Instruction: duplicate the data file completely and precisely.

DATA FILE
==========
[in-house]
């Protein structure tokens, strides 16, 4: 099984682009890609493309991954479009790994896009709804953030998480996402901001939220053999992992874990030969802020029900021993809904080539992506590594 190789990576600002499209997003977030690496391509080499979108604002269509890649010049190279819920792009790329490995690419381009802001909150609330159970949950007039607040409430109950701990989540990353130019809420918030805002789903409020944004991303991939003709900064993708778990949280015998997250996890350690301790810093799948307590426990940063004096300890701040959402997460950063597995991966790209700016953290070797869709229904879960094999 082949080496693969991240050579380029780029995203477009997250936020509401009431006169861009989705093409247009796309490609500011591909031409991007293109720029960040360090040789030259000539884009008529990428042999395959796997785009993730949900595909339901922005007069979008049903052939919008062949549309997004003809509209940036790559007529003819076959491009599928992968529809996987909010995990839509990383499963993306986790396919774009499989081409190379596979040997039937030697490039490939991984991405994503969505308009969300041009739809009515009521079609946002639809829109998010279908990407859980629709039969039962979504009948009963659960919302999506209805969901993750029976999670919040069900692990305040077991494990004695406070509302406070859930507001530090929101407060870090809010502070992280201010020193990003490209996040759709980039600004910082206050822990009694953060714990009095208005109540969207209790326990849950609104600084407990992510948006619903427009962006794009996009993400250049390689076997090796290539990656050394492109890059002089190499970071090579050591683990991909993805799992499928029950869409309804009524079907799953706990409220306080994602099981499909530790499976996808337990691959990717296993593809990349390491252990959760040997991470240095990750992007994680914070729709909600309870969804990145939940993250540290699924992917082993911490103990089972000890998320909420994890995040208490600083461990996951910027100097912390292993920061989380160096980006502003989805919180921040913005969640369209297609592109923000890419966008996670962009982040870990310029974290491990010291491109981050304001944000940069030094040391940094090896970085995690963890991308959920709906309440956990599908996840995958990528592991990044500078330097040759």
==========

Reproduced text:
[in-house]
């Protein structure tokens, strides 16, 4: 099984682009890609493309991954479009790994896009709804953030998480996402901001939220053999992992874990030969802020029900021993809904080539992506590594 190789990576600002499209997003977030690496391509080499979108604002269509890649010049190279819920792009790329490995690419381009802001909150609330159970949950007039607040409430109950701990989540990353130019809420918030805002789903409020944004991303991939003709900064993708778990949280015998997250996890350690301790810093799948307590426990940063004096300890701040959402997460950063597995991966790209700016953290070797869709229904879960094999 082949080496693969991240050579380029780029995203477009997250936020509401009431006169861009989705093409247009796309490609500011591909031409991007293109720029960040360090040789030259000539884009008529990428042999395959796997785009993730949900595909339901922005007069979008049903052939919008062949549309997004003809509209940036790559007529003819076959491009599928992968529809996987909010995990839509990383499963993306986790396919774009499989081409190379596979040997039937030697490039490939991984991405994503969505308009969300041009739809009515009521079609946002639809829109998010279908990407859980629709039969039962979504009948009963659960919302999506209805969901993750029976999670919040069900692990305040077991494990004695406070509302406070859930507001530090929101407060870090809010502070992280201010020193990003490209996040759709980039600004910082206050822990009694953060714990009095208005109540969207209790326990849950609104600084407990992510948006619903427009962006794009996009993400250049390689076997090796290539990656050394492109890059002089190499970071090579050591683990991909993805799992499928029950869409309804009524079907799953706990409220306080994602099981499909530790499976996808337990691959990717296993593809990349390491252990959760040997991470240095990750992007994680914070729709909600309870969804990145939940993250540290699924992917082993911490103990089972000890998320909420994890995040208490600083461990996951910027100097912390292993920061989380160096980006502003989805919180921040913005969640369209297609592109923000890419966008996670962009982040870990310029974290491990010291491109981050304001944000940069030094040391940094090896970085995690963890991308959920709906309440956990599908996840995958990528592991990044500078330097040759």